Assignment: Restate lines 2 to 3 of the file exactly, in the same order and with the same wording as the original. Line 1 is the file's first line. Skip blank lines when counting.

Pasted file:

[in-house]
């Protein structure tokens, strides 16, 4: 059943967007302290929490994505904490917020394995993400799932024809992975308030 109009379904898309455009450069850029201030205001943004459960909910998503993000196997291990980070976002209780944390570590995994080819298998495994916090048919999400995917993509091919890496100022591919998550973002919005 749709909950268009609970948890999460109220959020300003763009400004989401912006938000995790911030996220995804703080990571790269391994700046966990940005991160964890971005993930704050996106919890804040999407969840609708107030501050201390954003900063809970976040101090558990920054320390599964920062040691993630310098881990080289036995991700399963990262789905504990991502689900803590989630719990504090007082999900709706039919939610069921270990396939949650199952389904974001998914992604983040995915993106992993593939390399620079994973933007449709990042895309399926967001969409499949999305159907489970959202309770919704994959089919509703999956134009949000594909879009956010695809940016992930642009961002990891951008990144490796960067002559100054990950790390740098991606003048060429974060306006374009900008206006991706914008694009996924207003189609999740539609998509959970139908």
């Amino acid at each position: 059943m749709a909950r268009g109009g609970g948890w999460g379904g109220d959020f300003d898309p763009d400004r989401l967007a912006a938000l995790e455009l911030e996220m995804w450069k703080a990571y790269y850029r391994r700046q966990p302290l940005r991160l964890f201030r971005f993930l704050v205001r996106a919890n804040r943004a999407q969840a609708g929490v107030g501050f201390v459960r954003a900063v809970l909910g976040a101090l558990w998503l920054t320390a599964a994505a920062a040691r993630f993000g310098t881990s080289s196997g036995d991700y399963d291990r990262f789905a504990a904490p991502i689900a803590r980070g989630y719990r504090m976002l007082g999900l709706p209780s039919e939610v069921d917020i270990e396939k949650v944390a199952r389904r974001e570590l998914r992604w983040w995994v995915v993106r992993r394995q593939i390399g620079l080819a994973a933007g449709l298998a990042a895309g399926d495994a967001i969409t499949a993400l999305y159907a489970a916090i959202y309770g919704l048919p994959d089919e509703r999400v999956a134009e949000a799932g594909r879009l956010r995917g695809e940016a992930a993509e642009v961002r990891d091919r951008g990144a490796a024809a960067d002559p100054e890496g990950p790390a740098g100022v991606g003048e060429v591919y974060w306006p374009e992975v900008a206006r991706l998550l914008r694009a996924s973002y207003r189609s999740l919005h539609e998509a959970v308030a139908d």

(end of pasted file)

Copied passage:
């Protein structure tokens, strides 16, 4: 059943967007302290929490994505904490917020394995993400799932024809992975308030 109009379904898309455009450069850029201030205001943004459960909910998503993000196997291990980070976002209780944390570590995994080819298998495994916090048919999400995917993509091919890496100022591919998550973002919005 749709909950268009609970948890999460109220959020300003763009400004989401912006938000995790911030996220995804703080990571790269391994700046966990940005991160964890971005993930704050996106919890804040999407969840609708107030501050201390954003900063809970976040101090558990920054320390599964920062040691993630310098881990080289036995991700399963990262789905504990991502689900803590989630719990504090007082999900709706039919939610069921270990396939949650199952389904974001998914992604983040995915993106992993593939390399620079994973933007449709990042895309399926967001969409499949999305159907489970959202309770919704994959089919509703999956134009949000594909879009956010695809940016992930642009961002990891951008990144490796960067002559100054990950790390740098991606003048060429974060306006374009900008206006991706914008694009996924207003189609999740539609998509959970139908």
């Amino acid at each position: 059943m749709a909950r268009g109009g609970g948890w999460g379904g109220d959020f300003d898309p763009d400004r989401l967007a912006a938000l995790e455009l911030e996220m995804w450069k703080a990571y790269y850029r391994r700046q966990p302290l940005r991160l964890f201030r971005f993930l704050v205001r996106a919890n804040r943004a999407q969840a609708g929490v107030g501050f201390v459960r954003a900063v809970l909910g976040a101090l558990w998503l920054t320390a599964a994505a920062a040691r993630f993000g310098t881990s080289s196997g036995d991700y399963d291990r990262f789905a504990a904490p991502i689900a803590r980070g989630y719990r504090m976002l007082g999900l709706p209780s039919e939610v069921d917020i270990e396939k949650v944390a199952r389904r974001e570590l998914r992604w983040w995994v995915v993106r992993r394995q593939i390399g620079l080819a994973a933007g449709l298998a990042a895309g399926d495994a967001i969409t499949a993400l999305y159907a489970a916090i959202y309770g919704l048919p994959d089919e509703r999400v999956a134009e949000a799932g594909r879009l956010r995917g695809e940016a992930a993509e642009v961002r990891d091919r951008g990144a490796a024809a960067d002559p100054e890496g990950p790390a740098g100022v991606g003048e060429v591919y974060w306006p374009e992975v900008a206006r991706l998550l914008r694009a996924s973002y207003r189609s999740l919005h539609e998509a959970v308030a139908d």